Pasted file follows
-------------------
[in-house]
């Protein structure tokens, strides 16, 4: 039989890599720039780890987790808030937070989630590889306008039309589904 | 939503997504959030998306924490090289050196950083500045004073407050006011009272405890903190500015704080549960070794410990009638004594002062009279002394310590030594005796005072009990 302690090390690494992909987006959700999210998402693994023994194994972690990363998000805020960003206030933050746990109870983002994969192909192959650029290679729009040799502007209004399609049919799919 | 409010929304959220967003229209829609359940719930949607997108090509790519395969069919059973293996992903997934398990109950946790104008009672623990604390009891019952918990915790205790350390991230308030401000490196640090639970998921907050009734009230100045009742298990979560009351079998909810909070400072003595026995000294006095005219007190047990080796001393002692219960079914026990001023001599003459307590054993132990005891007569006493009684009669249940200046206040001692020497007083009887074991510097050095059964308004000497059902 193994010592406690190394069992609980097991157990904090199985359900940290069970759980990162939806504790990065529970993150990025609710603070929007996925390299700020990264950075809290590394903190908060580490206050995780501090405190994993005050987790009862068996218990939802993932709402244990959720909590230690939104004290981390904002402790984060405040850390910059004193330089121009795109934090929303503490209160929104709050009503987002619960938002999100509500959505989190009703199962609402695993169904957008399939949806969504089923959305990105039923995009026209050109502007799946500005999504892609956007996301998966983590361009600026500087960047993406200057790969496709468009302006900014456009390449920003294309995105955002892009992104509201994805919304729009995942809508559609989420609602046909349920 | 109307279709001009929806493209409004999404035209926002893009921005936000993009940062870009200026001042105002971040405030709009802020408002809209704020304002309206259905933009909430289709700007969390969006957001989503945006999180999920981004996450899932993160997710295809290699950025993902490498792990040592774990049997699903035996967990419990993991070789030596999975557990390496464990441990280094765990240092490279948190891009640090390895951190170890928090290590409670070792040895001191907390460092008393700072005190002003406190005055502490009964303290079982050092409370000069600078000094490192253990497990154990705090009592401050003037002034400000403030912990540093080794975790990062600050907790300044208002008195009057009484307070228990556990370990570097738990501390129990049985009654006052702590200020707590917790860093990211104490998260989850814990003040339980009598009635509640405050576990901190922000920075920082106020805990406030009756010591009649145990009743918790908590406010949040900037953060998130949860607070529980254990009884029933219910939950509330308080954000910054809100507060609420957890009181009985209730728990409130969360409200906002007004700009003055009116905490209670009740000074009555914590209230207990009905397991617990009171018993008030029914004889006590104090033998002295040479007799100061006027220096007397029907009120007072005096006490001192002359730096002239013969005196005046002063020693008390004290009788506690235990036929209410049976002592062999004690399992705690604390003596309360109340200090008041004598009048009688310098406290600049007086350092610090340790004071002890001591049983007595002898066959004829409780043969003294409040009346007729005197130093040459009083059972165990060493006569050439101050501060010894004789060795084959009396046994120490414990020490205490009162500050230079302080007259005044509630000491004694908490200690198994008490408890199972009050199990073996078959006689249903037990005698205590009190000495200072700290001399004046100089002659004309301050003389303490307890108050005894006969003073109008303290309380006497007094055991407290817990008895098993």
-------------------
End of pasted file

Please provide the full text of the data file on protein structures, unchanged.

[in-house]
């Protein structure tokens, strides 16, 4: 039989890599720039780890987790808030937070989630590889306008039309589904 | 939503997504959030998306924490090289050196950083500045004073407050006011009272405890903190500015704080549960070794410990009638004594002062009279002394310590030594005796005072009990 302690090390690494992909987006959700999210998402693994023994194994972690990363998000805020960003206030933050746990109870983002994969192909192959650029290679729009040799502007209004399609049919799919 | 409010929304959220967003229209829609359940719930949607997108090509790519395969069919059973293996992903997934398990109950946790104008009672623990604390009891019952918990915790205790350390991230308030401000490196640090639970998921907050009734009230100045009742298990979560009351079998909810909070400072003595026995000294006095005219007190047990080796001393002692219960079914026990001023001599003459307590054993132990005891007569006493009684009669249940200046206040001692020497007083009887074991510097050095059964308004000497059902 193994010592406690190394069992609980097991157990904090199985359900940290069970759980990162939806504790990065529970993150990025609710603070929007996925390299700020990264950075809290590394903190908060580490206050995780501090405190994993005050987790009862068996218990939802993932709402244990959720909590230690939104004290981390904002402790984060405040850390910059004193330089121009795109934090929303503490209160929104709050009503987002619960938002999100509500959505989190009703199962609402695993169904957008399939949806969504089923959305990105039923995009026209050109502007799946500005999504892609956007996301998966983590361009600026500087960047993406200057790969496709468009302006900014456009390449920003294309995105955002892009992104509201994805919304729009995942809508559609989420609602046909349920 | 109307279709001009929806493209409004999404035209926002893009921005936000993009940062870009200026001042105002971040405030709009802020408002809209704020304002309206259905933009909430289709700007969390969006957001989503945006999180999920981004996450899932993160997710295809290699950025993902490498792990040592774990049997699903035996967990419990993991070789030596999975557990390496464990441990280094765990240092490279948190891009640090390895951190170890928090290590409670070792040895001191907390460092008393700072005190002003406190005055502490009964303290079982050092409370000069600078000094490192253990497990154990705090009592401050003037002034400000403030912990540093080794975790990062600050907790300044208002008195009057009484307070228990556990370990570097738990501390129990049985009654006052702590200020707590917790860093990211104490998260989850814990003040339980009598009635509640405050576990901190922000920075920082106020805990406030009756010591009649145990009743918790908590406010949040900037953060998130949860607070529980254990009884029933219910939950509330308080954000910054809100507060609420957890009181009985209730728990409130969360409200906002007004700009003055009116905490209670009740000074009555914590209230207990009905397991617990009171018993008030029914004889006590104090033998002295040479007799100061006027220096007397029907009120007072005096006490001192002359730096002239013969005196005046002063020693008390004290009788506690235990036929209410049976002592062999004690399992705690604390003596309360109340200090008041004598009048009688310098406290600049007086350092610090340790004071002890001591049983007595002898066959004829409780043969003294409040009346007729005197130093040459009083059972165990060493006569050439101050501060010894004789060795084959009396046994120490414990020490205490009162500050230079302080007259005044509630000491004694908490200690198994008490408890199972009050199990073996078959006689249903037990005698205590009190000495200072700290001399004046100089002659004309301050003389303490307890108050005894006969003073109008303290309380006497007094055991407290817990008895098993």